Tom Kingsbury

The filing confirms a story in WWD last month that owner Bain Capital was considering an initial public offering as a partial exit strategy.

Burlington Coat Factory is set to become a public company again.

This story first appeared in the June 28, 2013 issue of WWD. Subscribe Today.

The company, under its parent, Burlington Holdings Inc., filed a Form S-1 with the Securities and Exchange Commission on Thursday. The filing confirms a story in WWD last month that owner Bain Capital was considering an initial public offering as a partial exit strategy. It’s a strategy that also was employed by private equity firms TPG and Warburg Pincus, the owner of Neiman Marcus. Earlier this week, Neiman Marcus filed a registration statement indicating its intention to go public.

The number of shares and price range have not been determined. The registration statement listed a proposed maximum offering price of $175 million, essentially a placeholder to determine a registration fee.

According to the filing, sales in the off-price channel have grown “over 10 times faster” than the department store and national chain channels. Burlington said it believes the increasing demand for off-price will continue, driven by consumers’ growing focus on, and preference for, the value available at off-price retailers.

Burlington Coat was acquired in 2006 by the private equity firm in a transaction valued at $2.06 billion.

The company said in the filing that it purchases the majority of its merchandise in-season to take advantage of the latest fashion trends. It hired Tom Kingsbury in December 2008 as president and chief executive officer to revamp operations and transform the business, including improvements in buying, inventory management and supply-chain investment.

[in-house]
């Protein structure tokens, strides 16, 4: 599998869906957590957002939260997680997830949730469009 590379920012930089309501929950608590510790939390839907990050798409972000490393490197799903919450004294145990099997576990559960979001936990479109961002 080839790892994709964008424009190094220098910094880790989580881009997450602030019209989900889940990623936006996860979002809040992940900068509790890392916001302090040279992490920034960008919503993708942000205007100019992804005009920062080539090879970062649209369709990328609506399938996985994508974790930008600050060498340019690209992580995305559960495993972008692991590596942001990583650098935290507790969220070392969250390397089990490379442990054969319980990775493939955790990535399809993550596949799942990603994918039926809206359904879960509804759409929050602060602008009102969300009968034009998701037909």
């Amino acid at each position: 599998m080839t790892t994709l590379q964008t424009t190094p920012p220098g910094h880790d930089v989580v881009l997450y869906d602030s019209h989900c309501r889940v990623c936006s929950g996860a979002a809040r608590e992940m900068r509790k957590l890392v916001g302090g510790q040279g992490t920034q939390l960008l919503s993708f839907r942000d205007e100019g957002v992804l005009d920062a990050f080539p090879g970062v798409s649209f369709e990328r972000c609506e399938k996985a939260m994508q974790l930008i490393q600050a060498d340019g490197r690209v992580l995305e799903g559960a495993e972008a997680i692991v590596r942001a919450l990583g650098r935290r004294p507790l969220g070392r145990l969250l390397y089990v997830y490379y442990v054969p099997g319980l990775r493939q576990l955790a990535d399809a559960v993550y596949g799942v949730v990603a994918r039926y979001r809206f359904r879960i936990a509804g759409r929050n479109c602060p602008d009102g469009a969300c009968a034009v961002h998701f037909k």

Under his initiatives, the company has invested in technology and has built a data-driven testing culture. The retailer has also fine-tuned its focus on its core female customer, who is between ages 25 and 49 with annual household income of between $25,000 and $75,000. The retailer has also improved product offerings in women’s ready-to-wear, shoes and accessories to increase the frequency of visits and average spend of its core customer.

For the year ended Feb. 2, 2013, or fiscal 2012, the company posted net income of $25.3 million on net sales of $4.13 billion. Fiscal 2012 consisted of 53 weeks. Comparable-store sales for the 52-week comps period rose 1.2 percent.

The retailer operates 503 stores, with an average store size of 80,000 square feet. The business model uses an “everyday low price” value proposition that offers consumers savings of up to 60 to 70 percent off the regular prices found in department and specialty stores. Since the acquisition by Bain, Burlington has opened on average 23 new stores per year.

The filing said the company intends to use the net proceeds from the sale of common stock to redeem certain senior notes and for general corporate purposes. Following the IPO, Bain is expected to remain as majority shareholder. The IPO gives the private equity firm a partial exit of its investment.

Burlington was founded in 1924 as a manufacturer of women’s coats and outerwear. It was later incorporated as Burlington Coat Factory Warehouse Corp. in 1972, when Monroe G. Milstein opened the first store in Burlington, N.J. Monroe and his father Abe were wholesalers of women’s coats and suits. The company went public in 1983 before being taken private when it was acquired by Bain.

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